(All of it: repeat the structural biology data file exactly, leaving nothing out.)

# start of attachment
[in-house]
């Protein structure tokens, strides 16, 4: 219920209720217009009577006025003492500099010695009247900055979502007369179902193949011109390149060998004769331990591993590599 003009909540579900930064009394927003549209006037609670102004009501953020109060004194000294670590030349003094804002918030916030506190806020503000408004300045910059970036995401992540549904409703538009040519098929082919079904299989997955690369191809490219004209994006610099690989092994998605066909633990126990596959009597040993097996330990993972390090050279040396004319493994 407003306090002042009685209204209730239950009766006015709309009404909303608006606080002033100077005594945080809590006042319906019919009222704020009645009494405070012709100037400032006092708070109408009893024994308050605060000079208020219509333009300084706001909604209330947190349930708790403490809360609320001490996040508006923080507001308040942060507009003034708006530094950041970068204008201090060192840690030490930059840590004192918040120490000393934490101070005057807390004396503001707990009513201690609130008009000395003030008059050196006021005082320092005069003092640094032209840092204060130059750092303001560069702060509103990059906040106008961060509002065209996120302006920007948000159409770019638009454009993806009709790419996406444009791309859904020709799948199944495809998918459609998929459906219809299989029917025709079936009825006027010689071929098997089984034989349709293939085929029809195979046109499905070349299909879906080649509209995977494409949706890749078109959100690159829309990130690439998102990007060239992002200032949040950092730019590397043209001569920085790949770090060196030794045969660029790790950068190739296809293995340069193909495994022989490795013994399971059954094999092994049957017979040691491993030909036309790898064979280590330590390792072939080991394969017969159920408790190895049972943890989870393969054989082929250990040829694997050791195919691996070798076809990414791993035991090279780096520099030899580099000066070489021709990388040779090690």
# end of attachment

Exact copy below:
[in-house]
């Protein structure tokens, strides 16, 4: 219920209720217009009577006025003492500099010695009247900055979502007369179902193949011109390149060998004769331990591993590599 003009909540579900930064009394927003549209006037609670102004009501953020109060004194000294670590030349003094804002918030916030506190806020503000408004300045910059970036995401992540549904409703538009040519098929082919079904299989997955690369191809490219004209994006610099690989092994998605066909633990126990596959009597040993097996330990993972390090050279040396004319493994 407003306090002042009685209204209730239950009766006015709309009404909303608006606080002033100077005594945080809590006042319906019919009222704020009645009494405070012709100037400032006092708070109408009893024994308050605060000079208020219509333009300084706001909604209330947190349930708790403490809360609320001490996040508006923080507001308040942060507009003034708006530094950041970068204008201090060192840690030490930059840590004192918040120490000393934490101070005057807390004396503001707990009513201690609130008009000395003030008059050196006021005082320092005069003092640094032209840092204060130059750092303001560069702060509103990059906040106008961060509002065209996120302006920007948000159409770019638009454009993806009709790419996406444009791309859904020709799948199944495809998918459609998929459906219809299989029917025709079936009825006027010689071929098997089984034989349709293939085929029809195979046109499905070349299909879906080649509209995977494409949706890749078109959100690159829309990130690439998102990007060239992002200032949040950092730019590397043209001569920085790949770090060196030794045969660029790790950068190739296809293995340069193909495994022989490795013994399971059954094999092994049957017979040691491993030909036309790898064979280590330590390792072939080991394969017969159920408790190895049972943890989870393969054989082929250990040829694997050791195919691996070798076809990414791993035991090279780096520099030899580099000066070489021709990388040779090690």